750th Anniversary Honorary Fellows

The Master and Fellows are pleased to announce this list, made to honour, as our 750th Anniversary ends, these distinguished people in a variety of fields, all of whom have past associations with the College, and who represent the wide range of Balliol’s intellectual and cultural reach.

Professor Hagan Bayley MA PhD FRS

Hagan Bayley is currently Professor of Chemical Biology in the Department of Chemistry, University of Oxford. Hagan is best known for his work at the interface between chemistry and biology. He has used protein chemistry, organic chemistry, and biophysics to explore the folding, assembly, and function of transmembrane channels and pores. These studies have led to the development of protein pores as “nanoreactors”. Applications of this methodology have led to the creation of Oxford Nanopore which is developing electronic systems for analysis of single molecules including DNA, RNA and proteins.

Professor Sir Christopher Bayley Litt.D FBA

Sir Christopher Bayly is Emeritus Vere Harmsworth Professor of Imperial and Naval History at the University of Cambridge and Emeritus Fellow of St Catharine’s College.  A wide-ranging scholar whose work ranges widely across Indian, imperial, and global history, Bayly has defined the agenda of world history for a generation of historians.  Whether writing about Indian nationalism or the makings of global intellectual history, Bayly brings to his subjects a thoughtful and penetrating insight into the connections that in the past as in the present link our global world.

Dr Rajeev Bhargava BA MPhil DPhil

Rajeev Bhargava is a noted political theorist, Senior Fellow and until recently Director of the Centre for the Study of Developing Societies in Delhi.  He was previously Professor of Political Theory at Jawarhal Nehru University, and has been a visiting fellow at many institutions, including Harvard, Bristol, Berlin, and Sciences Po Paris.  A large part of his work is on secularism and multiculturalism, in which he combines Anglo-Saxon philosophy of the social sciences with a deep understanding of Indian history and culture. He has played an important role as a public intellectual, especially in India, and has been willing to travel anywhere to talk and to debate, so that his ideas spread well beyond the ivory tower.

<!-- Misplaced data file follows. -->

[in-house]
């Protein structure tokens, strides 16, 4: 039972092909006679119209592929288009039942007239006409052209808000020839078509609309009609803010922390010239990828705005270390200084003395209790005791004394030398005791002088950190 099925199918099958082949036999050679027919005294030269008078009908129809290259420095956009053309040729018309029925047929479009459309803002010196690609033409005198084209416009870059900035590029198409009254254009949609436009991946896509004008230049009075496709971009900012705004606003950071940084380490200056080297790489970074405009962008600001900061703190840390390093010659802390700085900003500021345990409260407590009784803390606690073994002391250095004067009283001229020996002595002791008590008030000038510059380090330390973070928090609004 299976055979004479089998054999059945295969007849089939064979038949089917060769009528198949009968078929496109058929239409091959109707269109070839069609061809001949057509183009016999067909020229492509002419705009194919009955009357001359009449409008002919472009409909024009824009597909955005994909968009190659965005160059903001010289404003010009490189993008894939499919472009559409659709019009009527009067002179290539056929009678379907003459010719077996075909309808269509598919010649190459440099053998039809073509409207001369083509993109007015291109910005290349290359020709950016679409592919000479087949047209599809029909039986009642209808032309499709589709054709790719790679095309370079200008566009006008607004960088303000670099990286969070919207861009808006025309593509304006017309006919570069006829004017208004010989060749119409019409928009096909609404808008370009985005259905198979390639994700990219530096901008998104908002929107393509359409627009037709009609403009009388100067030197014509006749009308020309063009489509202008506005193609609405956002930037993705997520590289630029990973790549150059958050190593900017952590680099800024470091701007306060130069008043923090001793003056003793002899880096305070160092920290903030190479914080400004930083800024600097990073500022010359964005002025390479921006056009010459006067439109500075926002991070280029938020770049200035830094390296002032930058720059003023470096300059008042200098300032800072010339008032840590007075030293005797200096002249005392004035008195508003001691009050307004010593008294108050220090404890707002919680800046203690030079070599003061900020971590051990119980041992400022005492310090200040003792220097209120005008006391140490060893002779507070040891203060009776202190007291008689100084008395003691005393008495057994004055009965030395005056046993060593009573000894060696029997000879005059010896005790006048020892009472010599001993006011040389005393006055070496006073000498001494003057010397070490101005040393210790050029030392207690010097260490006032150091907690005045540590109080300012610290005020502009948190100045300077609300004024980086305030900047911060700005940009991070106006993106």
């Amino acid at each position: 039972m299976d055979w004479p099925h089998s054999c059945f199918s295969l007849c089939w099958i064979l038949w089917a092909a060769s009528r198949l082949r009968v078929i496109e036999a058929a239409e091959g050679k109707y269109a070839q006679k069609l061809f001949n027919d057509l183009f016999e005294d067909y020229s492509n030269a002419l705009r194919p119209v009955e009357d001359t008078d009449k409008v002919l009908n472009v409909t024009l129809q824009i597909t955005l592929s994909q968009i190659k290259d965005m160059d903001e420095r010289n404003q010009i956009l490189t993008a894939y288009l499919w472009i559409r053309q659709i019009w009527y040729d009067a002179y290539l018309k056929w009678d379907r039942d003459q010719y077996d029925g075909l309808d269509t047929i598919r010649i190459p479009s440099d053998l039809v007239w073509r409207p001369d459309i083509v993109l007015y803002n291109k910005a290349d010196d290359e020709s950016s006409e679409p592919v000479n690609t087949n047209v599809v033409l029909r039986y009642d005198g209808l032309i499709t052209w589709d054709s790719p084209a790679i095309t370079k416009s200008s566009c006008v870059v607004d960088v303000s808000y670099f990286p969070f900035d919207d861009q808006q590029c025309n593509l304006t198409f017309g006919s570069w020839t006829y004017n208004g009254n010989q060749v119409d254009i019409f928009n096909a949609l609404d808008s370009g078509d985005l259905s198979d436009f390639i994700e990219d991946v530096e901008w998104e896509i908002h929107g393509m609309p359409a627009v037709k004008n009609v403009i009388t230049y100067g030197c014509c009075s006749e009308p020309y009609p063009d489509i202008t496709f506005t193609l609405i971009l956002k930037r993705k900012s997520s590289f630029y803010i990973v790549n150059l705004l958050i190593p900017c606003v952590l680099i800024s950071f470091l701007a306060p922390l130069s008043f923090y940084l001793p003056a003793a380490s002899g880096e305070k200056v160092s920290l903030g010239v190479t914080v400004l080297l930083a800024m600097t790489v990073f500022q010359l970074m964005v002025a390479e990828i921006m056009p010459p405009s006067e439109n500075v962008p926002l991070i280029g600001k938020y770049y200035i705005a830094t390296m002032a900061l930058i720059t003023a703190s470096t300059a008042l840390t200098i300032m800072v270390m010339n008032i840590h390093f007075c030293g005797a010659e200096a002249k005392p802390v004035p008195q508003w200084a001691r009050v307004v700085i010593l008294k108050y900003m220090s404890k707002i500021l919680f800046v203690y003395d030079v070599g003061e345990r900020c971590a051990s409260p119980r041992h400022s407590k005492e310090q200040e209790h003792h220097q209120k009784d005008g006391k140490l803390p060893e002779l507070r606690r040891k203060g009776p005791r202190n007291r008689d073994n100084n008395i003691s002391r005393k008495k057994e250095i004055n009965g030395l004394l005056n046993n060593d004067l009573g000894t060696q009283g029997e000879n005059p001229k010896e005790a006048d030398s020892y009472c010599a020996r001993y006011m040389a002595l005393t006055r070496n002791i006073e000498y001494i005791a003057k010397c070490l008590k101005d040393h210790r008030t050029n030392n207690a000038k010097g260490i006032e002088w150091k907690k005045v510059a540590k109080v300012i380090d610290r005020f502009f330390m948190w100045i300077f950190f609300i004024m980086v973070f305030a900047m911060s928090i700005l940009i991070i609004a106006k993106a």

The Rt Hon Sir Henry Brooke PC CMG

Sir Henry Brooke PC CMG read Greats at Balliol, and was called to the Bar by the Inner Temple in 1963. He became Queen’s Counsel in 1981, a High Court Judge in 1988, and was Chairman of the Law Commission from 1993 to 1995. He became a Lord Justice of Appeal in 1996, and served as Vice-President of the Court of Appeal’s Civil Division from 2003 to 2006.

Professor Peter Donnelly FRS FMedSci

Professor Peter Donnelly is Director of the Wellcome Trust Centre for Human Genetics and Professor of Statistical Science at the University of Oxford. He was educated at the University of Queensland and at Balliol, and has held chairs at Queen Mary College, London and the University of Chicago as well as Oxford. He is a Fellow of the Royal Society and a Fellow of the Academy of Medical Sciences.